The above preview is unformatted text

This student written piece of work is one of many that can be found in our AS and A Level Other works section.

Found what you're looking for?

  • Start learning 29% faster today
  • 150,000+ documents available
  • Just £6.99 a month

Not the one? Search for your essay title...
  • Join over 1.2 million students every month
  • Accelerate your learning by 29%
  • Unlimited access from just £6.99 per month

See related essaysSee related essays

Related AS and A Level Other works essays

  1. Comment on and analyse the role of women in the King Richard 3rd?

    The roles of blame, curses, grief and power all come up together as Queen Margaret, Elizabeth and The Duchess of York unite to grieve. For example, (4:4, lines 1-135) "Margaret: To watch the waning of mine enemies." ""Elizabeth: Ah, my poor princes!

  2. Taking into consideration of the language and structure of the play, how would you ...

    The end of Scene 4 is when Clarence is, murdered. Shakespeare wanted the end of Act 1 to leave the audience questioning the ideas he is trying to portray, especially about conscience. The murderers in particular bring this theme to light: "SECOND MURDERER: Some certain dregs of conscience are yet within me...

  1. A comparison (up to the end of Act 3) of the 'courts' of Henry ...

    And now I live out of all order, out of all compass." Here, he admits to being a constant gambler and to visiting brothels a significant amount of times. Falstaff is also telling of how he rarely pays back debts owed.

  2. The contrast between Hotspur and Hal is the main theme in Henry IV part ...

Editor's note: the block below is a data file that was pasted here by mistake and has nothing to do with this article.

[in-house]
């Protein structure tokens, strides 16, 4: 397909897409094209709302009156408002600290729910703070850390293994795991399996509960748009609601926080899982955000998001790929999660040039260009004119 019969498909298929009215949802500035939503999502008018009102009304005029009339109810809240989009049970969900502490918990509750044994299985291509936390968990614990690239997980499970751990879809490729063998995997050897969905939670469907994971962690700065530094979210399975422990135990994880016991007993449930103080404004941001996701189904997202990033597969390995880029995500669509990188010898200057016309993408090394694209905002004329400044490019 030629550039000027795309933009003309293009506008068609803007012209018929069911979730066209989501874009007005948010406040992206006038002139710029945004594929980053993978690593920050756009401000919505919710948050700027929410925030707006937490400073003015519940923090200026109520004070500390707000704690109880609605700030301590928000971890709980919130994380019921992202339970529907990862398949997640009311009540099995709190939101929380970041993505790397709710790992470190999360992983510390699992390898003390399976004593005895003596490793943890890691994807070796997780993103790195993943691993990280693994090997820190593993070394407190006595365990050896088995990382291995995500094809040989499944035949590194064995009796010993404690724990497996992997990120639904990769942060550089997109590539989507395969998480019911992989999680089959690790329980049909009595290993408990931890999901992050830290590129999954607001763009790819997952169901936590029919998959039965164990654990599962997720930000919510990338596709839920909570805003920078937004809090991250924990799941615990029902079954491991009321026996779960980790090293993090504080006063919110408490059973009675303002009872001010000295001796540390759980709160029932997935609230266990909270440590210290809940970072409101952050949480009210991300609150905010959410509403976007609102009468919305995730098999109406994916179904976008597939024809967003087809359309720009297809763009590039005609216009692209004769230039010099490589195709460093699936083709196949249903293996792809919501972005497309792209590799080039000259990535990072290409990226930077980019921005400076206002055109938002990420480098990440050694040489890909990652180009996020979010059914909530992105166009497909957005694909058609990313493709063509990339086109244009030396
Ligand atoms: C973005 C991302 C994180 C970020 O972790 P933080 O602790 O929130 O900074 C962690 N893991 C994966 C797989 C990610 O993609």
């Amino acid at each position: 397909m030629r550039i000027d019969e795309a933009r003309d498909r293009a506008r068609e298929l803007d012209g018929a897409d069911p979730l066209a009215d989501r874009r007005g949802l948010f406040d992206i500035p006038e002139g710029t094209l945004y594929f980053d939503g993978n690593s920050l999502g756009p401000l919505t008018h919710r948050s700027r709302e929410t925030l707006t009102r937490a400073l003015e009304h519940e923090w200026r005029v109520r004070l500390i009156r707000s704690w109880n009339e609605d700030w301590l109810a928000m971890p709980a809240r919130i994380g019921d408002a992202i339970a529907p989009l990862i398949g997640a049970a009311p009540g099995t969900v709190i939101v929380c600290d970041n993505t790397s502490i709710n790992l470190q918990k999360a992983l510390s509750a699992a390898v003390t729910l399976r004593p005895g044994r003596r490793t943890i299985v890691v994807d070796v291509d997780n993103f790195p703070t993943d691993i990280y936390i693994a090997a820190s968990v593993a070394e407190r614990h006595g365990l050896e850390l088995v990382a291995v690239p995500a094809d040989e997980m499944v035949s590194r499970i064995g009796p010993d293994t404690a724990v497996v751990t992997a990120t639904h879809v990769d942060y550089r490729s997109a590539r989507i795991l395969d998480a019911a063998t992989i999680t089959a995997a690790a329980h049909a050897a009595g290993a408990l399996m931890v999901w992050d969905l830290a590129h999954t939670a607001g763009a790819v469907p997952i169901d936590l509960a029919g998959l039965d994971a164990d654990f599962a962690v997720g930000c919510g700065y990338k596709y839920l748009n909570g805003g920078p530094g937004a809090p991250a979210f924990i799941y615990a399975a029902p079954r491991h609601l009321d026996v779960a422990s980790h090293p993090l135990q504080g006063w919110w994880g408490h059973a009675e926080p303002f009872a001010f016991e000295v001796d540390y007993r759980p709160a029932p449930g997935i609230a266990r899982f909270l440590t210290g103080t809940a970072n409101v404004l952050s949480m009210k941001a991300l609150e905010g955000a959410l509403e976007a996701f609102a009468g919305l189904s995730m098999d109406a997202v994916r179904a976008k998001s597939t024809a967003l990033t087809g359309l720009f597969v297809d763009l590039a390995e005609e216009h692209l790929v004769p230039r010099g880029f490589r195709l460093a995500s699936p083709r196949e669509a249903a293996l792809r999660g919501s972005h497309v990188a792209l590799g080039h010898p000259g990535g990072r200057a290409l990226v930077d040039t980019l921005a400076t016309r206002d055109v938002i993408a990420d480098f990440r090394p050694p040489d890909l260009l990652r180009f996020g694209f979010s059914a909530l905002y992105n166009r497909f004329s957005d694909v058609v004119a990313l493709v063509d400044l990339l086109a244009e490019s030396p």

and in a passionate speech swears he will redeem himself and kill Hotspur, "I will redeem all this on Percy's head". We know that Hal is very cunning so he might actually be pretending that he is hurt by what his father says so that he can win back his affections.

  1. Consider How Shakespeare Presents and Develops the Character of Prince Hal and Hotspur In ...

    The unknown writer of the letter tries to persuade Hotspur not to do it as it's dangerous but Hotspur laughs this off. We see that Hotspur is anxious and distressed as he hasn't ate right or slept right and has no sexual appetite as Kate (his wife)

  2. To what extent does the tragedy of Titus Andronicus unfold from the protagonist and ...

    He feels he must now obey the emperor, but his subservient actions lead to his killing of his own son and the betrayal of his daughter, and so the little paternal sentiment we previously saw is destroyed.

  1. who in your opinion is the true hero of Henry the fourth part 1

    He wishes that Hal was not his son pleading that 'it could be proved that some night-tripping fairy had exchanged in cradle-clothes our children where they lay', (Act 1 Scene 1 line 85). This abuse fills the audiences expectations with bias opinions.

  2. Coriolanus, write a critical appreciation of the following passage, (Act 1, Scene 1, 146-210) ...

    who do not fight for the State, and his mistrust of words that flatter but mean nothing: ?With every minute you do change a mind , And call him noble that was now your hate, Him vile that was your garland???? Martius? language reflects his aggressive active nature.

  • Over 160,000 pieces
    of student written work
  • Annotated by
    experienced teachers
  • Ideas and feedback to
    improve your own work